Current state of foreclosures
In the last year, foreclosures have dropped nearly 30% with pundits singing the industry’s praises and news anchors claiming real estate is about to rebound, but what those individuals are not taking into account is the core reason foreclosures have slowed which is intermittent foreclosure freezes at the bank level mandated by state attorneys general, federal agencies and various judges as investigations repeatedly reveal illegal foreclosures.
Because of the investigations and various government agencies attempting to rectify the wrongful foreclosures, banks have slowed dramatically as the agencies try to come together to punish the misdeeds. The robo-signing scandal is the primary reason for investigations, as major banks used software to process foreclosures and failed to have any human manual review, leading to foreclosures that violated local and federal laws (for example Bank of America foreclosed on a home that never even had a mortgage on it, having paid in cash).
David Streitfeld of the New York Times noted that “In New York State, it would take lenders 62 years at their current pace, the longest time frame in the nation, to repossess the 213,000 houses now in severe default or foreclosure,” and “Clearing the pipeline in New Jersey, which like New York handles foreclosures through the courts, would take 49 years. In Florida, Massachusetts and Illinois, it would take a decade.”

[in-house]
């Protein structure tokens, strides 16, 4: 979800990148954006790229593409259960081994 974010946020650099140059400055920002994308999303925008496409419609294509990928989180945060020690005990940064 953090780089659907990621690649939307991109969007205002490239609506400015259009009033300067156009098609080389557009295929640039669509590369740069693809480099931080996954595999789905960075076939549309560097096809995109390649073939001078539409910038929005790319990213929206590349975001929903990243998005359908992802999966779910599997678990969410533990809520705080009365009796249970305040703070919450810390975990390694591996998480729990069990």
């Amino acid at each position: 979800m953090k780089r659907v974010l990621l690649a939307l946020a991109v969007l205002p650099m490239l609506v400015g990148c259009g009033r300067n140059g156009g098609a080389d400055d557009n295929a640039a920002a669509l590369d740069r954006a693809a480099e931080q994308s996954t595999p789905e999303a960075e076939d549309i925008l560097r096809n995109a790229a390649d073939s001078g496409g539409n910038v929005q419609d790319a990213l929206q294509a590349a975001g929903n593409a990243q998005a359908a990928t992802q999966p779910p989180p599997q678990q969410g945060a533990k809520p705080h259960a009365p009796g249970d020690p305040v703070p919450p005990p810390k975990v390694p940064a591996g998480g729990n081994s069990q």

“62 years at their current pace”
Looking at the infographic above it is easy to see that there is a major disparity not only regionally but locally. Courts do not play a role in 27 states and in those locations, foreclosure proceedings are much faster but even in those states, the high volume of cases continues, given a slowed economy and unemployment impacting a greater portion of our population.
This year, banks have laid off employees, primarily those set to alleviate the foreclosure backlog, so we foresee another wave of slowed volume.
There are many factors that have an impact on the foreclosure backlog including the number of struggling homeowners that don’t have the option to pay, the continued rise in people walking away thanks in part to infomercial style companies that “help” homeowners skip, mortgage layoffs reducing the capacity to process foreclosures, government investigations diverting staff attention, repeated lawsuits for illegal foreclosures, and whether or not courts are involved in the foreclosure process.
How will the banks respond? Imagine if there was a way that the process could be automated so that a computer program reviews all foreclosure documents when a borrower is behind, and lines everything up so that staff isn’t necessarily needed… oh wait, that’s what got banks here in the first place…